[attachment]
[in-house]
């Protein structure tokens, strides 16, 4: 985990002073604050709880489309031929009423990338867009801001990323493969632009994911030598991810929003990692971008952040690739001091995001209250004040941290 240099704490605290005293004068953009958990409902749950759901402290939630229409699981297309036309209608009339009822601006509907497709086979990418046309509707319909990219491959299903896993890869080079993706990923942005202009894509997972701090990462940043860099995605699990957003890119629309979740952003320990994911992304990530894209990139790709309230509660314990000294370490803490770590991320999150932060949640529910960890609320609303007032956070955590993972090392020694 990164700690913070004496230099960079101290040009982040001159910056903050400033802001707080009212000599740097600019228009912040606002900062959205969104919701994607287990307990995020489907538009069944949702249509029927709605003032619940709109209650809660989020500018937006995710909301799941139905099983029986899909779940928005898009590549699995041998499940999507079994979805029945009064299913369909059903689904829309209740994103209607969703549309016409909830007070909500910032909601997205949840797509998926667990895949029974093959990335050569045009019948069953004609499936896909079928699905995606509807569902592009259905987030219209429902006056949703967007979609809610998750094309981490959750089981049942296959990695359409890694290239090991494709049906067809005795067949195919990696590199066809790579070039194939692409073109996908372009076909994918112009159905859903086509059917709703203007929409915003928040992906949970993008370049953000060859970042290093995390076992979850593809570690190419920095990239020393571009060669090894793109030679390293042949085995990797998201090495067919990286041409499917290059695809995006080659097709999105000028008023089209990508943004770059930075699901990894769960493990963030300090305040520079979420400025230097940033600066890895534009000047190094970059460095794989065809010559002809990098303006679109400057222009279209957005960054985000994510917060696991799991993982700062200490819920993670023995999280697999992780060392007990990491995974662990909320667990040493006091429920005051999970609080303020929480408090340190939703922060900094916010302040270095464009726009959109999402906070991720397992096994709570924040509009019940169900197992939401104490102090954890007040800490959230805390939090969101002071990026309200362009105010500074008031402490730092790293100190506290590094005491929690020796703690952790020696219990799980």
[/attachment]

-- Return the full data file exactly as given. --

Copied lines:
[in-house]
């Protein structure tokens, strides 16, 4: 985990002073604050709880489309031929009423990338867009801001990323493969632009994911030598991810929003990692971008952040690739001091995001209250004040941290 240099704490605290005293004068953009958990409902749950759901402290939630229409699981297309036309209608009339009822601006509907497709086979990418046309509707319909990219491959299903896993890869080079993706990923942005202009894509997972701090990462940043860099995605699990957003890119629309979740952003320990994911992304990530894209990139790709309230509660314990000294370490803490770590991320999150932060949640529910960890609320609303007032956070955590993972090392020694 990164700690913070004496230099960079101290040009982040001159910056903050400033802001707080009212000599740097600019228009912040606002900062959205969104919701994607287990307990995020489907538009069944949702249509029927709605003032619940709109209650809660989020500018937006995710909301799941139905099983029986899909779940928005898009590549699995041998499940999507079994979805029945009064299913369909059903689904829309209740994103209607969703549309016409909830007070909500910032909601997205949840797509998926667990895949029974093959990335050569045009019948069953004609499936896909079928699905995606509807569902592009259905987030219209429902006056949703967007979609809610998750094309981490959750089981049942296959990695359409890694290239090991494709049906067809005795067949195919990696590199066809790579070039194939692409073109996908372009076909994918112009159905859903086509059917709703203007929409915003928040992906949970993008370049953000060859970042290093995390076992979850593809570690190419920095990239020393571009060669090894793109030679390293042949085995990797998201090495067919990286041409499917290059695809995006080659097709999105000028008023089209990508943004770059930075699901990894769960493990963030300090305040520079979420400025230097940033600066890895534009000047190094970059460095794989065809010559002809990098303006679109400057222009279209957005960054985000994510917060696991799991993982700062200490819920993670023995999280697999992780060392007990990491995974662990909320667990040493006091429920005051999970609080303020929480408090340190939703922060900094916010302040270095464009726009959109999402906070991720397992096994709570924040509009019940169900197992939401104490102090954890007040800490959230805390939090969101002071990026309200362009105010500074008031402490730092790293100190506290590094005491929690020796703690952790020696219990799980």